Sleep Well, Stay Well

Grow Younger, Live Longer: Ten Steps to Reverse Aging

by Deepak Chopra, David Simon, Harmony Books, 2001.

 

Restful sleep provides the foundation for your mental and physical well-being. Millions of people suffer with some form of insomnia, resulting in fatigue, lack of mental alertness, and weakened physical and mental health. It also contributes to both minor and major injury accidents. Studies have shown that if you wake up at three in the morning and do not get back to sleep -- your immune cells do not work as well for the next twenty-four hours. Once you have a full night of sound sleep, they regain their disease-fighting abilities. By changing your sleep habits, you will avoid the entropy that comes with fatigue and enliven the creativity, vitality, and age-reversing benefits that come with restful sleep.

 

Aim for a nightly six to eight hours of sound slumber without the aid of medication. Hours of sleep before midnight are generally the most rejuvenating. Therefore, if you are sleeping eight hours between 10 P.M. and six A.M., you will feel more rested than if you slept eight hours between midnight and eight A.M. To promote restful sleep, try the following routine:

 

In the Evening

 

Eat a relatively light dinner. This should be no later than seven P.M. so you do not go to bed on a full stomach.

 

Take a leisurely stroll after dinner.

 

To the extent possible, minimize exciting, aggravating, or mentally intensive activities after 8:30 P.M.

 

At Bedtime

 

Aim to be in your bed with the lights out between 9:30 P.M. and 10:30 P.M. If you are not used to getting to bed this early, move your bedtime up by half an hour every week until you are in bed by 10:30 P.M. For example, if you usually watch television until midnight, try shutting it off by 11:30 for a week. Then aim for a half hour earlier, and finally 10:30 P.M.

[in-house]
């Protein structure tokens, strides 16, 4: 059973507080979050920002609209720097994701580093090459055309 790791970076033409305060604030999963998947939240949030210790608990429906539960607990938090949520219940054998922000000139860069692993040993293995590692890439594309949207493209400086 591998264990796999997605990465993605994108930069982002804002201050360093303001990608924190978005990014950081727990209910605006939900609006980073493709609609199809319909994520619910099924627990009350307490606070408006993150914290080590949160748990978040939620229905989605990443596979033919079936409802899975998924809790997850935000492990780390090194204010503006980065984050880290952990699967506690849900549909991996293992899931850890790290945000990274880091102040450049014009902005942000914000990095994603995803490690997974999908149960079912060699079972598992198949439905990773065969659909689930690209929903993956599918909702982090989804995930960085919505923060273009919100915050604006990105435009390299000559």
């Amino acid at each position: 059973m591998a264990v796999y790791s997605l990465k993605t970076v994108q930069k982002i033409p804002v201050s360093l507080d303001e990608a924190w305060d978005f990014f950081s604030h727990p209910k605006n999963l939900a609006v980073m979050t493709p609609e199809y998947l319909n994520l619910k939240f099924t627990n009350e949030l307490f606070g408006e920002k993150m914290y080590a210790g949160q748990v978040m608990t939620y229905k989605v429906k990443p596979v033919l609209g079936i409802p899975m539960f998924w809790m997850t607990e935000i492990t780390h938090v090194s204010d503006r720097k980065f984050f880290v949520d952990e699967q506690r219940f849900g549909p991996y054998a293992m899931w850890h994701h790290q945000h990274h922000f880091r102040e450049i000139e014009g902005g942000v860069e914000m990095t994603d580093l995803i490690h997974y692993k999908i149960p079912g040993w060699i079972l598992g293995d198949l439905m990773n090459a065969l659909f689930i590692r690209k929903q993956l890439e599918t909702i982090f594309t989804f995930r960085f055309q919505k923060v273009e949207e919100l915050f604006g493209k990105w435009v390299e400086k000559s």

About an hour before bedtime, run a hot bath into which you place a few drops of a calming aromatherapy essential oil such as lavender, sandalwood, or vanilla. You can also diffuse this scent in your bedroom.

 

As your bath is running, perform a slow self-administered oil massage, using sesame or almond oil.

 

After your massage, soak in the warm tub for ten to fifteen minutes.

 

While soaking, have the lights low or burn a candle, and listen to soothing music.

 

After your bath, drink something warm. It can be a cup of warm milk with nutmeg and honey, or some chamomile or valerian root tea.

 

If your mind is very active, journal for a few minutes before bed, "downloading" some of your thoughts and concerns so you don't need to ruminate about them when you shut your eyes.

 

Read inspirational or spiritual literature for a few minutes before bed. Avoid dramatic novels or distressing reading material.

 

Do not watch television or do any work in bed.

 

Once in bed, close your eyes and simply "feel your body" -- this means focus on your body and wherever you notice tension, consciously relax that area.

 

Then, simply watch your slow easy breathing until you fall asleep.

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